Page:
Oklahomans decide bond issues, millages and city posts

Wednesday, April 4th 2001, 12:00 am
By: News On 6

Residents in an unincorporated eastern Oklahoma town will keep their school district, but incumbent leaders in Oklahoma City, Broken Arrow and Taft will lose their jobs.

Three millage questions in Leonard passed with more than 64 percent of the vote on Tuesday. Voters approved a special question, making the millages permanent. A month ago, those levies were defeated, imperiling the future of the southern Tulsa County school district.

``My parents love having their kids here,'' said Terry West, superintendent of the 63-student school district. ``We don't have football, but we have class. We don't have drugs; we don't have fights.''

In the Pioneer-Pleasant Vale district, a $2.5 million bond issue for construction received more ``yes'' than ``no'' votes, but it was not enough for the 60 percent needed for passage.

Superintendent Bill Noak said the money would have gone for a new gymnasium, a pitched roof on the high school, expansion of the elementary school cafeteria and conversion of old dressing rooms into science classrooms.

Patrons in the districts of Choctaw-Nicoma, Claremore, Clinton, Haskell, Newcastle, Noble, Oktaha and Western Heights in Oklahoma City approved bond issues, while voters in Guymon, North Rock Creek and Okemah approved school millages.

All of Guymon's millages passed with more than 89 percent of the vote, while Okemah's millages were approved with more than 80 percent of the vote.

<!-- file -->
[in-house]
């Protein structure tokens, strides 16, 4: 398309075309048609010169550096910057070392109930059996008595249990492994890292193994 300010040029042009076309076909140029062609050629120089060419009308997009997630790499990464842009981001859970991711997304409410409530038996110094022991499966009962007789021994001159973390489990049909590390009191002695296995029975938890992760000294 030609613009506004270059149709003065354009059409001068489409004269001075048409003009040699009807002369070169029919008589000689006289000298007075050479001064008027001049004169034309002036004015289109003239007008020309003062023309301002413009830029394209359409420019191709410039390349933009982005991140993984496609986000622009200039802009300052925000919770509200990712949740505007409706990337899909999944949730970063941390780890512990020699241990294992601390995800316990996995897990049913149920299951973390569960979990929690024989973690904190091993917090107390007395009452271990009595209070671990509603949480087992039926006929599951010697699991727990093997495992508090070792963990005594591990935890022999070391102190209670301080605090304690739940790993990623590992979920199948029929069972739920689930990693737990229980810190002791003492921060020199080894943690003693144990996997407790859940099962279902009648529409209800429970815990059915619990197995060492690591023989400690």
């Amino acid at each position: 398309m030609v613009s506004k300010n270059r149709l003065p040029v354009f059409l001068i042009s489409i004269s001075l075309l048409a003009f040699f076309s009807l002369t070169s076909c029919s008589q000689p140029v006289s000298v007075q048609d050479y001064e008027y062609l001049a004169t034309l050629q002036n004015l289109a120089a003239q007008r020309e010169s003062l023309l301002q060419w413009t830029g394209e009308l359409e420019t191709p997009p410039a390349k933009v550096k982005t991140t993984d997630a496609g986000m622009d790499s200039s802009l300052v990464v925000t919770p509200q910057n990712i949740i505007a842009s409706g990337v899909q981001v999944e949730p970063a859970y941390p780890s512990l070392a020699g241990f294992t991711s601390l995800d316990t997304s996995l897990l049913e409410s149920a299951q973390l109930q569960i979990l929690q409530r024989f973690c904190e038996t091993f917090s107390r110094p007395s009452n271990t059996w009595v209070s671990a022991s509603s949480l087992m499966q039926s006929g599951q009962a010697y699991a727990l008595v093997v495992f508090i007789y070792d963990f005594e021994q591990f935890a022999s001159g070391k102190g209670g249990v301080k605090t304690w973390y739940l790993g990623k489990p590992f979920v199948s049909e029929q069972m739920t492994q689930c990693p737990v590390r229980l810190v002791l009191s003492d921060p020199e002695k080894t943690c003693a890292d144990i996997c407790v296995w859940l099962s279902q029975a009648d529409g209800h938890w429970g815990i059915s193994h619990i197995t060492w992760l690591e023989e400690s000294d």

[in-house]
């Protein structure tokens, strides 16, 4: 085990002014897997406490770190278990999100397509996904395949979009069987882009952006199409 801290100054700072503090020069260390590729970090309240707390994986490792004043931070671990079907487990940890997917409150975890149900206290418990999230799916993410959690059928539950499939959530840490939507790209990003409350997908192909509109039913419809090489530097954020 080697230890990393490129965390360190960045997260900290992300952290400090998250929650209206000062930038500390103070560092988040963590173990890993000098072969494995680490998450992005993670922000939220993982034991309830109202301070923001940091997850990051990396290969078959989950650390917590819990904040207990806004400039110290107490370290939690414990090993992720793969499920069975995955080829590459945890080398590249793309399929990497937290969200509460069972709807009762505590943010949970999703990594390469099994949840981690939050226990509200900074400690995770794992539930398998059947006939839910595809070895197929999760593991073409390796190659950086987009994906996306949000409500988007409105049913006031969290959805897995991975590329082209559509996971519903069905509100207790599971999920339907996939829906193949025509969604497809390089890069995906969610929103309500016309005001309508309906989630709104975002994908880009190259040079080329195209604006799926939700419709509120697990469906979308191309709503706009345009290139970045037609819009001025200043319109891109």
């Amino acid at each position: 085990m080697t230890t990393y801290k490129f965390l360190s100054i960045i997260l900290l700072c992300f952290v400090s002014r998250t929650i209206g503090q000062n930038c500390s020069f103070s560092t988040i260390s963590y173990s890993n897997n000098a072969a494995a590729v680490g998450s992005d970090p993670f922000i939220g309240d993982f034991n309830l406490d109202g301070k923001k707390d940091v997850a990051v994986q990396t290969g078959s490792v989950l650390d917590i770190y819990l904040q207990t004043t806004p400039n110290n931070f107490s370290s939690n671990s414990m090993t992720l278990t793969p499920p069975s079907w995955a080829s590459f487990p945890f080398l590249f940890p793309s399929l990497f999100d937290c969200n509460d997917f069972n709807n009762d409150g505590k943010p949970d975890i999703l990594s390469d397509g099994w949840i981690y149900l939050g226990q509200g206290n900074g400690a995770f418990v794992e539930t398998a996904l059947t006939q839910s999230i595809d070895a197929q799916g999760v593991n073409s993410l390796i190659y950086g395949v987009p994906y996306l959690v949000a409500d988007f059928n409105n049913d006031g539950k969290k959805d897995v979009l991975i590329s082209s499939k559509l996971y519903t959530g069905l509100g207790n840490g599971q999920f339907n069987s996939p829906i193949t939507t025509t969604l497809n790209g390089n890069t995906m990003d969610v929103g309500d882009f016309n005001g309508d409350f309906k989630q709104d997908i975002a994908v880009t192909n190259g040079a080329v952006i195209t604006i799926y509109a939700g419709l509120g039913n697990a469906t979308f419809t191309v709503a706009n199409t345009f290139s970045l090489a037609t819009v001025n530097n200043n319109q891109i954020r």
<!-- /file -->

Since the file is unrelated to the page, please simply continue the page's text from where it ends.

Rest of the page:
Oktaha schools will use $275,000 from the bonds to expand the school gym built in 1969 and to add retractable seating on both sides of the gym.

``The community has always been good to us,'' said Jerry Needham, superintendent of the east-central Oklahoma school district. ``I think it shows a lot of people are involved and care about our schools.''

Voters kept some incumbents and went with new faces in city council and mayoral races.

In Oklahoma City, incumbent Ward 4 Coucilwoman Frances Lowrey, 72, lost to challenger Brent Rinehart, 36, on a vote of 1,154 to 1,135, unofficial totals from the Oklahoma County Election Board showed.

``I thank God for giving me the direction, the strength and the courage to be in this race,'' Rinehart said.

Lowrey said her campaign would double-check the results, which showed only a 19-vote difference.

``I am disappointed,'' she said. ``I am shocked. And I am worried about Oklahoma City's future.''

In central Oklahoma, incumbent El Reno Mayor James A. Moore won his second three-year term, but incumbent Guthrie Mayor Evelyn Nephew lost to Jon Gumerson.

In eastern Oklahoma, Taft voters ousted Mayor Lelia Davis, who had held the post for 16 years. Broken Arrow re-elected one city councilor and voted out another.

Incumbent Richard M. Carter retained his Ward 1 seat, while Ward 2 Councilor Ronald Whitaker lost to challenger Craig Thurmond.

In Okmulgee, Mayor Ron Ballard lost to challenger Bill Wilbourn and City Councilor Mary Jones Brogan lost her seat to Gerald Bivins Sr.

Voters in the Oklahoma County town of Jones defeated a $210,000 bond issue to finance that city's portion of $2.5 million in construction costs for rebuilding the Hogback Bridge.

State transportation commissioners voted in January to give the county $750,000 to rebuild the bridge, which connects residents in the northeast part of the county.

The proposed bond issue would have added about $30 to $35 annually to property taxes on a $50,000 home, Jones Mayor Bill Hoag said.

The bridge has been closed since October because of considerable deterioration.